The Society's diverse members are directly concerned with the proposed changes to the water quality planning and management regulations in their professional practice areas. Among those areas are environmental engineering, water resources engineering and water resources planning and management. ASCE is a non-profit educational and professional society organized under part 1.501(c)(3) of the Internal Revenue Service rules.
A. Background. The Federal Water Pollution Control Act, or Clean Water Act, is the principal law governing pollution in the nation's streams, lakes, and estuaries.. 33 U.S.C.A. 1251-1387 (West 1999). Originally enacted in 1948, it was totally revised by amendments in 1972 and 1987 that gave the Act its current form and spelled out ambitious programs for water quality improvements that are now being put in place by industries and cities.
Page 116 PREV PAGE TOP OF DOC The Act has three major elements. First, states must set water quality standards to protect designated uses of certain bodies of water; the standards then are used to effluent limits for individual sources. Next, the Federal Government is required to set industrywide, technology-based effluent standards for dischargers. Finally, all dischargers must obtain a permit issued by the Federal Government or authorized states that specifies discharge limits under the National Pollutant Discharge Elimination System (NPDES) program. The discharge limits essentially are the stricter of the water-quality-based limit and the technology-based limit.
The Act's regulatory provisions impose progressively more stringent requirements on industries and cities in order to meet the statutory goal of zero discharge of pollutants, and it authorizes Federal financial assistance for municipal wastewater treatment construction.
Industries were to meet pollution control limits first by use of Best Practicable Technology and later by improved Best Available Technology (BAT). Cities were to achieve secondary treatment of municipal wastewater (roughly 85 percent removal of conventional wastes), or better if needed to meet water quality standards. Sometimes, however, the use of BATs does not result in the reduction of pollutant loads in a body of water. In those cases, the Act requires the EPA and the states to establish the total maximum daily load for a body of water.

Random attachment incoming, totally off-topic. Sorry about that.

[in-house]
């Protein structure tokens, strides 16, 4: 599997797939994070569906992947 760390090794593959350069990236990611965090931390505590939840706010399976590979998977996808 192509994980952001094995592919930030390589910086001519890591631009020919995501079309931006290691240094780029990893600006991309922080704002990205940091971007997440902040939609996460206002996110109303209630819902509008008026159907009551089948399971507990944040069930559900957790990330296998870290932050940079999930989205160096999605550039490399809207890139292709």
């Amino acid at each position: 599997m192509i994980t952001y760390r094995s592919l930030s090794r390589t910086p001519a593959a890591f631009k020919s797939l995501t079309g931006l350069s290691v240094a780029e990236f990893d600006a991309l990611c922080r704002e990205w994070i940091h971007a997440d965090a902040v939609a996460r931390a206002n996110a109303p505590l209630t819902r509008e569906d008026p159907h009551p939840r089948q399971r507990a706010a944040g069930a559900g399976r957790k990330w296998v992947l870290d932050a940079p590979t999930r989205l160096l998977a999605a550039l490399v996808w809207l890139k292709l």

All of the Act's programs are administered by the EPA, while state and local governments have major daytoday responsibility for implementing the law. More than 40 states currently are authorized to issue NPDES permits. Nevertheless, various Federal agencies continue to invest heavily in the pollution-control programs under the Clean Water Act. ''[T]otal Federal annual spending for nonpoint-related programs remained relatively constant from fiscal year 1994 through fiscal year 1998 at about $3 billion, although obligations among some programs increased significantly during this period.''. U.S. General Accounting Office, Water Quality: Federal Role in Addressing and Contributing to Nonpoint Source Pollution (1999).
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Section 303(d) of the Act requires states to identify pollutionimpaired water segments and develop ''total maximum daily loads'' (TMDLs) that set the maximum amount of pollution that a water body can receive without violating water quality standards. The Act imposes a mandate on the states to identify waters that cannot meet Federal effluent limitations and to establish TMDLs for pollutants identified by the EPA. If a state fails to identify its impaired waters or establish the required TMDLs, the EPA must do so. The first listed waters and TMDLs were due to the EPA in mid1979, or 180 days afer the Agency published the first list of pollutants regulated under section 303(d).